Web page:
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Authors: Jerry Pournelle

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Imperial Stars 1-The Stars at War

BOOK: Imperial Stars 1-The Stars at War
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IMPERIAL STARS
Vol. One
The Stars at War

This is a work of fiction. All the characters and events portrayed in this book are fictional, and any resemblance to real people or incidents is purely coincidental.
Copyright © 1986 by Jerry Pournelle
All rights reserved, including the right to reproduce this book or portions thereof in any form.
A Baen Books Original
Baen Publishing Enterprises
260 Fifth Avenue
New York, N.Y. 10001
First printing, December 1986
ISBN: 0-671-65603-1
Cover art by Doug Beekman
Printed in the United States of America
Distributed by SIMON & SCHUSTER
TRADE PUBLISHING GROUP
1230 Avenue of the Americas
New York, N.Y. 10020

DEDICATION

For Stefan T. Possony: as good a friend
as liberty and civilization have ever had.

ACKNOWLEDGMENTS

EMPIRE by J.E. Pournelle was written especially for this work and appears here for the first time. Published by arrangement with the author and the author's agent, Kirby McCauky Ltd. Copyright © 1986 by J.E. Pournelle.

IN CLOUDS OF GLORY was first published in the July 1955 issue of
Astounding Science Fiction
and appears here by special arrangement with the author. Copyright © 1955 by Street & Smith Publications and copyright © 1986 by Algis Budrys.

THE STAR PLUNDERER by Poul Anderson appears here by special arrangement with the author. Copyright © 1954 by Love Romances Publishing Company and copyright © 1986 by Poul Anderson.

TRIBESMAN, BARBARIAN, and CITIZEN by John W. Campbell first appeared in the May 1961 issue of
Analog Science Fiction
. Copyright © 1961 by Street & Smith Publications. THE BARBARIANS WITHIN was first printed in the January 1965 issue of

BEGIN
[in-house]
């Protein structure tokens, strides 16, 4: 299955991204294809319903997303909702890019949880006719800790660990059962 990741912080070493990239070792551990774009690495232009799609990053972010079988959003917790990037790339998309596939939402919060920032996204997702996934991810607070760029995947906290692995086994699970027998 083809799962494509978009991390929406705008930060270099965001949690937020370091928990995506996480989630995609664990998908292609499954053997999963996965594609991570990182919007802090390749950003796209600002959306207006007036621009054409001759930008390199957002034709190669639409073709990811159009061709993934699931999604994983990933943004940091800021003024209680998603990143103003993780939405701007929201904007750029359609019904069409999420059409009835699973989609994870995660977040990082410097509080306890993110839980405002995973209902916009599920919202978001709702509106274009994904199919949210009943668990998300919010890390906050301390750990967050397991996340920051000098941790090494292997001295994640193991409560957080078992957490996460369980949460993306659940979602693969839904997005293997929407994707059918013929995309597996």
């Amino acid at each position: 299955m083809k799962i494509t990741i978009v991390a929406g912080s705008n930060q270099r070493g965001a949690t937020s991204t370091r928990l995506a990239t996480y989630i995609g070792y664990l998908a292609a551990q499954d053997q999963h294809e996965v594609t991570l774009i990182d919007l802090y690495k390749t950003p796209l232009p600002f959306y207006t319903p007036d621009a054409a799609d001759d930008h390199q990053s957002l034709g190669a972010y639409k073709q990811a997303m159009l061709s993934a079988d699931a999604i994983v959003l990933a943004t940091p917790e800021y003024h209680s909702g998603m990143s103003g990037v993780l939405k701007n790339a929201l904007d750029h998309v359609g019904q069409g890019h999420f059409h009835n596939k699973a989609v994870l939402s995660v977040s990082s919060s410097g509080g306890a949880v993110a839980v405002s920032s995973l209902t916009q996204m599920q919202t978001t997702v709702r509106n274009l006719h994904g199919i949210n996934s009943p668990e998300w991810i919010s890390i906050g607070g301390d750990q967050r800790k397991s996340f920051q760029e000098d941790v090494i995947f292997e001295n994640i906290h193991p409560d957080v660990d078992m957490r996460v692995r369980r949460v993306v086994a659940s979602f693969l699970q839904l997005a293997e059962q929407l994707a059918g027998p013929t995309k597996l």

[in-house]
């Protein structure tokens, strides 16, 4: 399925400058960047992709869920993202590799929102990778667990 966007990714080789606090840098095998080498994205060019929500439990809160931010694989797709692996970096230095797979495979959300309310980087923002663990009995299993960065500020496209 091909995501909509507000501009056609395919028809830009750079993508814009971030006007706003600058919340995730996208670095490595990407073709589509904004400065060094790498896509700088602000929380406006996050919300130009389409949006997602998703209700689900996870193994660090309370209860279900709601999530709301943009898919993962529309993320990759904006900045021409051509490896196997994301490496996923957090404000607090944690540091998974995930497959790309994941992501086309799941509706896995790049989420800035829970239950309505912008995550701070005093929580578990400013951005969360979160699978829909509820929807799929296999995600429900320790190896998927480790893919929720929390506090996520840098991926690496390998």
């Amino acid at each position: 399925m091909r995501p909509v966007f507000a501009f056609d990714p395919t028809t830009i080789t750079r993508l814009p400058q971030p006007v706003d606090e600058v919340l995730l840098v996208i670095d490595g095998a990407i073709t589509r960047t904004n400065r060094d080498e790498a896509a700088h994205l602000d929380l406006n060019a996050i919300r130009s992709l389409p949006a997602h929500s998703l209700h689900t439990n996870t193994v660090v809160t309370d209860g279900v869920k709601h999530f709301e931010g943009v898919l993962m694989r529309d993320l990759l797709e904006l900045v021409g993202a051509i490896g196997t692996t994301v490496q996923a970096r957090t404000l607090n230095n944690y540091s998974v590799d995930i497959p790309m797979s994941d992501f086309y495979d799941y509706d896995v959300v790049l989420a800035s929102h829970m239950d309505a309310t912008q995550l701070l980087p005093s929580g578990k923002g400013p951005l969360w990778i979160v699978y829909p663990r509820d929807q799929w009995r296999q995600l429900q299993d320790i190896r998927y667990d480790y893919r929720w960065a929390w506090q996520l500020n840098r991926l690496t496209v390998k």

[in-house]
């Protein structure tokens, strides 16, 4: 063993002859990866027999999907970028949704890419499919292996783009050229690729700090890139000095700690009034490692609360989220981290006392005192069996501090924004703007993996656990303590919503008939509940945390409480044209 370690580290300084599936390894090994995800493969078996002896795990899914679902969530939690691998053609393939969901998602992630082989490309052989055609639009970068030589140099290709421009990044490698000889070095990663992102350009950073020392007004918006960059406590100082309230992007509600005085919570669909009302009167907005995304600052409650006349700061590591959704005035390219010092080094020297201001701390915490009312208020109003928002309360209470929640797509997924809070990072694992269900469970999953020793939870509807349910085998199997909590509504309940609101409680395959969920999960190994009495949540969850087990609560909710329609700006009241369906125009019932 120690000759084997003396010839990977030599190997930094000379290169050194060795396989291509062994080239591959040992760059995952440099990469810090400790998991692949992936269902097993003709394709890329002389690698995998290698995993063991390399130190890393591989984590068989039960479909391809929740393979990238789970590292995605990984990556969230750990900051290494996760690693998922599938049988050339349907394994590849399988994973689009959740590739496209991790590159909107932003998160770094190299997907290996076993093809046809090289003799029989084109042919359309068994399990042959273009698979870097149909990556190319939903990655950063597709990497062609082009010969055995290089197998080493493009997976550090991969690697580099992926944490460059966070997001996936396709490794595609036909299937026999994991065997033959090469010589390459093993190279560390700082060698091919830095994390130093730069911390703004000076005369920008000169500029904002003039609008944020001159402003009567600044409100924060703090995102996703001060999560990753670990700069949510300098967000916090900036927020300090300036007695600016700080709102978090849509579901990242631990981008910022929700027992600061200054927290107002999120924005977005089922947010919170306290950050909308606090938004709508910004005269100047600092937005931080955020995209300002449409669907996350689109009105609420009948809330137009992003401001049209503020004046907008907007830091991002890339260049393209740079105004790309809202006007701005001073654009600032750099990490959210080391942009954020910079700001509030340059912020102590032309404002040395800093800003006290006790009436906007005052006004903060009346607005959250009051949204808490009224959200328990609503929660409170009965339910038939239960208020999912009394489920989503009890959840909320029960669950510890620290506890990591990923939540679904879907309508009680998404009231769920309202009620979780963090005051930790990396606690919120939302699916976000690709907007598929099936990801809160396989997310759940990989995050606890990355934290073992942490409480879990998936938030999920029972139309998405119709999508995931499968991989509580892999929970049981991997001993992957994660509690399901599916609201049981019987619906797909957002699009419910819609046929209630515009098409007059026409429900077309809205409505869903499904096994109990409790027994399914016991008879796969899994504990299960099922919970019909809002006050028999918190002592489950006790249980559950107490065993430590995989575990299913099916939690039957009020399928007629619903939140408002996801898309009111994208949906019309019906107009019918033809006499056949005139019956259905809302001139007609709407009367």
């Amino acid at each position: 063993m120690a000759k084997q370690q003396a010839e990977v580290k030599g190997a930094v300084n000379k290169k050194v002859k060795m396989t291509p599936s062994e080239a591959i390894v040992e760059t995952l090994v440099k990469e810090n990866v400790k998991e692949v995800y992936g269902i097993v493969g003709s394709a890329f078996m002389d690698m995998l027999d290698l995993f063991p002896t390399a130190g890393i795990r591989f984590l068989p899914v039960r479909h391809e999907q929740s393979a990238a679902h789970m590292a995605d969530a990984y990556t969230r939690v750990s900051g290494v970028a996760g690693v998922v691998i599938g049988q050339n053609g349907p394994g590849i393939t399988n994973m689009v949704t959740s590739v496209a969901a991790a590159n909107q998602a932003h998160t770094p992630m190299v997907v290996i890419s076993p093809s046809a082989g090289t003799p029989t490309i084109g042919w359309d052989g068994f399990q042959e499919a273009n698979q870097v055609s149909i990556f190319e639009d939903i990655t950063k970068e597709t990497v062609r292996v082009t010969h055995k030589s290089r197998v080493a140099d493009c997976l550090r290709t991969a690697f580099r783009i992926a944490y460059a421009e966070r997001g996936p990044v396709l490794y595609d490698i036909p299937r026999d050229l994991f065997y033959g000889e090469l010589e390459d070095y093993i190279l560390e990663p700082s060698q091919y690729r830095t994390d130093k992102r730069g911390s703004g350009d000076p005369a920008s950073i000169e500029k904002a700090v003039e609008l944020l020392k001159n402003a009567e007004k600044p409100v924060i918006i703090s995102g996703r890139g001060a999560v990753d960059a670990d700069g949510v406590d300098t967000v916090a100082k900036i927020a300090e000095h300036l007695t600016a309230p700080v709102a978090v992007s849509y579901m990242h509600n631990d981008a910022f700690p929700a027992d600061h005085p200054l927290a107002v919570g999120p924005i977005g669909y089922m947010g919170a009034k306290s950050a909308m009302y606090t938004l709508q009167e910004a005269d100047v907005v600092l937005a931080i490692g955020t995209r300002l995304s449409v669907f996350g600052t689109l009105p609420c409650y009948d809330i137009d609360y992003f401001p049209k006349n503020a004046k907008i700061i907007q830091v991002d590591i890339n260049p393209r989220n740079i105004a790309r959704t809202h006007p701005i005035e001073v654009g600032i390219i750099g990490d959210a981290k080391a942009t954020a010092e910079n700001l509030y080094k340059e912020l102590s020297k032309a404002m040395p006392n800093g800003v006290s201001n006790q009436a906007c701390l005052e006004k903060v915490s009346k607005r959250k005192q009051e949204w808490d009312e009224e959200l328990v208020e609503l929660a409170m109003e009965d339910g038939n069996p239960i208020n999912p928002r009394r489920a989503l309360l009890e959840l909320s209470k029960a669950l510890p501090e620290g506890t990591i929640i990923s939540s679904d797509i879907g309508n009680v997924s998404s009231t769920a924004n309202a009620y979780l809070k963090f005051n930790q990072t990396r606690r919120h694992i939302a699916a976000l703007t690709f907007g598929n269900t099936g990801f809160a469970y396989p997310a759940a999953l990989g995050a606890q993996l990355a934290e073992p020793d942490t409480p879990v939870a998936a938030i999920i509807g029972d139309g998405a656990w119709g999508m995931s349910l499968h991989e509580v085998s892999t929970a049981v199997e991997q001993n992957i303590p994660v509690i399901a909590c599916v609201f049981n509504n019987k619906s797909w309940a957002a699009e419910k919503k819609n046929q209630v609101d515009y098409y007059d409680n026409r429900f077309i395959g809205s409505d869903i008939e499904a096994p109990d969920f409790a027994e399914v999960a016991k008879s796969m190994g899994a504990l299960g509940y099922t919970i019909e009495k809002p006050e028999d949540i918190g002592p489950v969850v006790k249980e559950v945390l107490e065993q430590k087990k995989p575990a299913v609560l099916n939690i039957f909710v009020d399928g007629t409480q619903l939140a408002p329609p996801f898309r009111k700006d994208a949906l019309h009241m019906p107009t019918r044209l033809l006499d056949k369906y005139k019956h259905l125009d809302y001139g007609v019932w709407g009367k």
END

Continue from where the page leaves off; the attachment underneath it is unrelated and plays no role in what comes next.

Analog
under the title "Race Riots." Copyright © 1965 by Conde Nast Publications.

HYMN OF THE BREAKING STRAIN by Rudyard Kipling is in the ublic Domain.

THE MIRACLE OF GOVERNMENT by James Burnham was first published in
From Congress and American Traditions
. Copyright © 1957 by James Burnham.

TO A DIFFERENT DRUM by Reginald Bretnor appears here for the first time by arrangement with the author. Copyright © 1986 by Reginald Bretnor.

THE WHIRLIGIG OF TIME by Vernor Vinge first appeared in
Stellar I
edited by Judy-Lynn del Rey in 1974. It appears here by permission of the author. Copyright © 1974 by Random House.

NIGHTMARE WITH ANGELS by Stephen Vincent Benet is in the Public Domain.

THE ARISTOCRAT by Chan Davis was first published in the October 1949 issue of
Astounding Science Fiction
. Copyright © 1949 by Street & Smith Publications.

THE SONS OF MARTHA by Rudyard Kipling is in the Public Domain.

MAIL SUPREMACY by Hayford Peirce was published originally in the March 1975 issue of
Analog Science Fiction
magazine. Copyright © 1975 by Conde Nast Publications.

HERBIG-HARO by Harry Turtledove first appeared in the October 1984 issue of
Analog Science Fiction
. It appears here by arrangement with the author. Copyright © 1984 by Davis Publications.

FIGHTING PHILOSOPHER by E.B. Cole was originally published in the April 1954 issue of
Astounding Science Fiction
. Copyright © 1954 by Street & Smith Publications.